The court reporter keeps a contemporaneous, verbatim, shorthand record of the proceedings (and often has an audio tape to refer to as well), and the official copies of exhibits admitted into evidence are also maintained by the court.
But, the final version of the official transcript takes at least a couple of days per day of testimony the court reporter heard to finalize (and, of course, a court reporter doesn't necessarily work transcribing day after day on one case, the court reporter may have other jobs to take down testimony at the same time that an official transcript based upon testimony that the court reporter previous took down in shorthand is requested, it can often take weeks or months).
Sometimes drafts of official transcripts are provided to the testifying persons or counsel for review to catch errors in transcription, before being finalized. I don't know what Minnesota practice is on that fine detail in criminal trial transcripts.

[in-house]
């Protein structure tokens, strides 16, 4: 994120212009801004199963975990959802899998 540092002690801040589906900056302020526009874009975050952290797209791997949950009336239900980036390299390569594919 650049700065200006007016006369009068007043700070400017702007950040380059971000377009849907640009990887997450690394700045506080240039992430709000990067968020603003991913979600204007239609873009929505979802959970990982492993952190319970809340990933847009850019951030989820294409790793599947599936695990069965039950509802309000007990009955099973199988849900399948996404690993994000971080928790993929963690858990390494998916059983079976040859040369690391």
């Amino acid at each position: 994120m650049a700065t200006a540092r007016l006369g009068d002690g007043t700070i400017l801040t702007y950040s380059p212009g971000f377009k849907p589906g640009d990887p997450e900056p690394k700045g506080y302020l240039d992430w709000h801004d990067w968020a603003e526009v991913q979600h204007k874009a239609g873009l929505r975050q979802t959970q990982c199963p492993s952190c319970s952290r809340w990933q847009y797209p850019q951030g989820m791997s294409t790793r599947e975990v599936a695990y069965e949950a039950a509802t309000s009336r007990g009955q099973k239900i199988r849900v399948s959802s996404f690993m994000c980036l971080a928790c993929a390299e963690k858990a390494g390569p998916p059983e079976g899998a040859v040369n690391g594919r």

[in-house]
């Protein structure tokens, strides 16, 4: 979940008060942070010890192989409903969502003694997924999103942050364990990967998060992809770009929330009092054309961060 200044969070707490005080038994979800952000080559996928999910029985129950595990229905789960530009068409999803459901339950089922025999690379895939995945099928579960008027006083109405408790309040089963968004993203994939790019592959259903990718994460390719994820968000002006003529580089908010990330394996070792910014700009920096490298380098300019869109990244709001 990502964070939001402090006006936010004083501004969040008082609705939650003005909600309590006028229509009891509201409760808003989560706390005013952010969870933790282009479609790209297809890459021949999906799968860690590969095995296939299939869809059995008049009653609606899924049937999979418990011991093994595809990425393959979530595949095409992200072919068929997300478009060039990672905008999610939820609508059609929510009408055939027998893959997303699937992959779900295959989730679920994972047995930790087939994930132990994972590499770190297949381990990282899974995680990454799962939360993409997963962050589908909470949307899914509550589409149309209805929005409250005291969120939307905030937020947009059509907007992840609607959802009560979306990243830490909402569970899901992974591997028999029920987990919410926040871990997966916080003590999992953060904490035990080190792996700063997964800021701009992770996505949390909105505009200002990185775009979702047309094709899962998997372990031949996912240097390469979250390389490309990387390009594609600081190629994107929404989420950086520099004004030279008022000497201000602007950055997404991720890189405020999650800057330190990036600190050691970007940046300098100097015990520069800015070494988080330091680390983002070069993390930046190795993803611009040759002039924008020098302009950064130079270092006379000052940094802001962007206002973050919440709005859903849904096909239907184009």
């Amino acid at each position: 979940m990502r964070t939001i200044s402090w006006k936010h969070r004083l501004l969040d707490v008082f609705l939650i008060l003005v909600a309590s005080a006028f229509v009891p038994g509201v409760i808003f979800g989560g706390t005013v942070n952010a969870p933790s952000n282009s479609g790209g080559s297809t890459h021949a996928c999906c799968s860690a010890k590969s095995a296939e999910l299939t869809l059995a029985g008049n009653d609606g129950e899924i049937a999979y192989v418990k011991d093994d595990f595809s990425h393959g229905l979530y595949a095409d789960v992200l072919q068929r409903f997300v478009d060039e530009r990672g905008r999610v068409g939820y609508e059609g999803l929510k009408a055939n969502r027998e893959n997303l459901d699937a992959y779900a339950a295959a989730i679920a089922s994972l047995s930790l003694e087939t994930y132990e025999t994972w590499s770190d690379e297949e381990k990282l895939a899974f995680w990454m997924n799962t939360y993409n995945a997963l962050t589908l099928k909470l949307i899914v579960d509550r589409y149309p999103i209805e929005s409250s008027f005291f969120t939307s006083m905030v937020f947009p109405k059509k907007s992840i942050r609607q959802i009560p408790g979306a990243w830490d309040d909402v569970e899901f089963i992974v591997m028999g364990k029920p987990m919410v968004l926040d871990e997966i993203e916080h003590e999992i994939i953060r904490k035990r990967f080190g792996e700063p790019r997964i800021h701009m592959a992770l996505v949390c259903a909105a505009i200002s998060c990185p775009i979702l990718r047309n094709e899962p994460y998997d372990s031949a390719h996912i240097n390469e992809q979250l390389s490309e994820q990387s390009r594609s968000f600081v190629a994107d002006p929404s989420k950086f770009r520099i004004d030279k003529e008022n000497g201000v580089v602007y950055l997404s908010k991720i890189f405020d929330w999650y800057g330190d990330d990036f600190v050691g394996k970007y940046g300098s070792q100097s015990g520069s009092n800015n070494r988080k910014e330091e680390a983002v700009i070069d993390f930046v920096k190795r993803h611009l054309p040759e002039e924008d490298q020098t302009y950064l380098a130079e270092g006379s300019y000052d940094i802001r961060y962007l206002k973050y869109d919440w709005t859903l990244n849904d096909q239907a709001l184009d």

The official transcript is used for purposes of appeal (and usually only actually prepared in final form only if there is an appeal) and sometimes for post-trial motions, but is not prepared in time to be available to the jury, and is quite expensive (several hundred U.S. dollars to single digit thousands of U.S. dollars per typical day of testimony).
Given the advances of technology, it should be easy these days to
produce a printout pretty quickly. Is there a case to made to start
doing this even though it might have been impractical in the past?
It isn't unheard of (especially in big dollar commercial cases) to have a private court reporter making a working copy of a transcript that is available in real time or by early evening after each day of testimony, but these working copies are not done to the same standards of accuracy as official trial transcripts for purposes of appeal and are done at a high price premium by elite court reporters who can transcribe faster than the average court reporter can.